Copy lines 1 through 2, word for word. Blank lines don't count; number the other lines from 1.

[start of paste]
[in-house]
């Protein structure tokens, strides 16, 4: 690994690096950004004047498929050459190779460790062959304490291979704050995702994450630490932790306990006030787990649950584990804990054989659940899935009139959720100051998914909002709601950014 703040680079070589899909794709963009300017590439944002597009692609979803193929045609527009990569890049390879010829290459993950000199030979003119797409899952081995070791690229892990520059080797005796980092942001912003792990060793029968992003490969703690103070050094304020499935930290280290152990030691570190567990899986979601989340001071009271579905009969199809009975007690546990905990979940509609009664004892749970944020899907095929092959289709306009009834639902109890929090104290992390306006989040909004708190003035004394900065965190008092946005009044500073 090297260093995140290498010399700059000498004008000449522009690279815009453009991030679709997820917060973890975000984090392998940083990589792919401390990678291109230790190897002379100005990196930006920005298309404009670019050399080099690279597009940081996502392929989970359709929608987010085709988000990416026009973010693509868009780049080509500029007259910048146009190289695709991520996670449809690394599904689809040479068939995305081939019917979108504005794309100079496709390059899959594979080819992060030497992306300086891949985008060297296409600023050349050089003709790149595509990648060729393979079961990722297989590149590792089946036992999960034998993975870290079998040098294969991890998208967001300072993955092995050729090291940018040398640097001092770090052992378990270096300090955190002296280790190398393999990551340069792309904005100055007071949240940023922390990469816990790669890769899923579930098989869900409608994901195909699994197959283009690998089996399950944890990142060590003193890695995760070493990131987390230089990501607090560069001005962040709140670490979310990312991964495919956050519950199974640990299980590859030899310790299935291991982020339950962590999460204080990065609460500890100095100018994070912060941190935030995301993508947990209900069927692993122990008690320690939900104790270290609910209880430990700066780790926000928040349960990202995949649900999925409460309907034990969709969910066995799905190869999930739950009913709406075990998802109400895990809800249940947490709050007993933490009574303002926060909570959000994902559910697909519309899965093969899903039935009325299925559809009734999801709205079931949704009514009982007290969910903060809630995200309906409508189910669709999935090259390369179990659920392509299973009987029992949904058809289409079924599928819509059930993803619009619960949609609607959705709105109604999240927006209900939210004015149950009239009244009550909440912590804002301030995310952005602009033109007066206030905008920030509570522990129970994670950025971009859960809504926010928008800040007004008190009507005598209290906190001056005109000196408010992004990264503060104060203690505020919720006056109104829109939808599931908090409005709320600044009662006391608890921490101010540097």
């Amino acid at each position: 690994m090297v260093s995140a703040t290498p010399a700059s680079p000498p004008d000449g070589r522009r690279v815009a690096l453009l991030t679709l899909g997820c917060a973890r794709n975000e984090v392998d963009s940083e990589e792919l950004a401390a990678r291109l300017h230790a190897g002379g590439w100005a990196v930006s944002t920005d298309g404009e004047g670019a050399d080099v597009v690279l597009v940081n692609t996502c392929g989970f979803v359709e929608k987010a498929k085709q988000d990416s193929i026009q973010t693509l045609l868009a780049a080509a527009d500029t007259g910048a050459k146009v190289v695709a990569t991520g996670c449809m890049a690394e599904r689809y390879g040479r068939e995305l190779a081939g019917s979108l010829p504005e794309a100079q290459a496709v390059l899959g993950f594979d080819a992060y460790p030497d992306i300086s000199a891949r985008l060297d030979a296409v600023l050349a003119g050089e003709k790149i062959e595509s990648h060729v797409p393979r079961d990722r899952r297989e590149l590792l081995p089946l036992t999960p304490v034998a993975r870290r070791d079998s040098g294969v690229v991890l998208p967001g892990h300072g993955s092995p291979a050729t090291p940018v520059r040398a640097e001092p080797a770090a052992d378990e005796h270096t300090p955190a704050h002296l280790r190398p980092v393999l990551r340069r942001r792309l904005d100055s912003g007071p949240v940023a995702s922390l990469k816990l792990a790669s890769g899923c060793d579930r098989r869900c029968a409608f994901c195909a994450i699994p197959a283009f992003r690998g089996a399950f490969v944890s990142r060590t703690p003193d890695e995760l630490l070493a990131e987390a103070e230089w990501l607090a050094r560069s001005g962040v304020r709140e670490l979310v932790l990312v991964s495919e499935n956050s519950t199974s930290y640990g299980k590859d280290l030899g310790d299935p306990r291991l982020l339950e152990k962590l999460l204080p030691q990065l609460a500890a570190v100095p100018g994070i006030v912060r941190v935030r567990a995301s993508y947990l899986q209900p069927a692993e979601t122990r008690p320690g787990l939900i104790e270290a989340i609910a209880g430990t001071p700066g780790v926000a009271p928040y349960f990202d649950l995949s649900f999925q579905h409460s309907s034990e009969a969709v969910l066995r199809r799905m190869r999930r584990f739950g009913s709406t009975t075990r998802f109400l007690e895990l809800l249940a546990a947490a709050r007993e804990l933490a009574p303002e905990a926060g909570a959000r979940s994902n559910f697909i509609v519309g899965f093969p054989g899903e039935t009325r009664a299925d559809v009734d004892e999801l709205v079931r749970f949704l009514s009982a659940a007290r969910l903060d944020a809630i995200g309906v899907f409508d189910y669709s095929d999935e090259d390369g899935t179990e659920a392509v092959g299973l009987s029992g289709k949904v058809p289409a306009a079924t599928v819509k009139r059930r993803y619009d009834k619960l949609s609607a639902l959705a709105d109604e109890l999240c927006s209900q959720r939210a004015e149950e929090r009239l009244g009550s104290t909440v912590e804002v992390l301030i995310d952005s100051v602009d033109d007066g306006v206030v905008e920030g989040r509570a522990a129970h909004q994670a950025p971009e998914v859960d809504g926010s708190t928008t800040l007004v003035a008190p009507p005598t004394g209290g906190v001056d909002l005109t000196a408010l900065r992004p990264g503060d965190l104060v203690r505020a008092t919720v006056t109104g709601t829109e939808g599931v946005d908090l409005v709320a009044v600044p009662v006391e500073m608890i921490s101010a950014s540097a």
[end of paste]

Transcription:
[in-house]
């Protein structure tokens, strides 16, 4: 690994690096950004004047498929050459190779460790062959304490291979704050995702994450630490932790306990006030787990649950584990804990054989659940899935009139959720100051998914909002709601950014 703040680079070589899909794709963009300017590439944002597009692609979803193929045609527009990569890049390879010829290459993950000199030979003119797409899952081995070791690229892990520059080797005796980092942001912003792990060793029968992003490969703690103070050094304020499935930290280290152990030691570190567990899986979601989340001071009271579905009969199809009975007690546990905990979940509609009664004892749970944020899907095929092959289709306009009834639902109890929090104290992390306006989040909004708190003035004394900065965190008092946005009044500073 090297260093995140290498010399700059000498004008000449522009690279815009453009991030679709997820917060973890975000984090392998940083990589792919401390990678291109230790190897002379100005990196930006920005298309404009670019050399080099690279597009940081996502392929989970359709929608987010085709988000990416026009973010693509868009780049080509500029007259910048146009190289695709991520996670449809690394599904689809040479068939995305081939019917979108504005794309100079496709390059899959594979080819992060030497992306300086891949985008060297296409600023050349050089003709790149595509990648060729393979079961990722297989590149590792089946036992999960034998993975870290079998040098294969991890998208967001300072993955092995050729090291940018040398640097001092770090052992378990270096300090955190002296280790190398393999990551340069792309904005100055007071949240940023922390990469816990790669890769899923579930098989869900409608994901195909699994197959283009690998089996399950944890990142060590003193890695995760070493990131987390230089990501607090560069001005962040709140670490979310990312991964495919956050519950199974640990299980590859030899310790299935291991982020339950962590999460204080990065609460500890100095100018994070912060941190935030995301993508947990209900069927692993122990008690320690939900104790270290609910209880430990700066780790926000928040349960990202995949649900999925409460309907034990969709969910066995799905190869999930739950009913709406075990998802109400895990809800249940947490709050007993933490009574303002926060909570959000994902559910697909519309899965093969899903039935009325299925559809009734999801709205079931949704009514009982007290969910903060809630995200309906409508189910669709999935090259390369179990659920392509299973009987029992949904058809289409079924599928819509059930993803619009619960949609609607959705709105109604999240927006209900939210004015149950009239009244009550909440912590804002301030995310952005602009033109007066206030905008920030509570522990129970994670950025971009859960809504926010928008800040007004008190009507005598209290906190001056005109000196408010992004990264503060104060203690505020919720006056109104829109939808599931908090409005709320600044009662006391608890921490101010540097």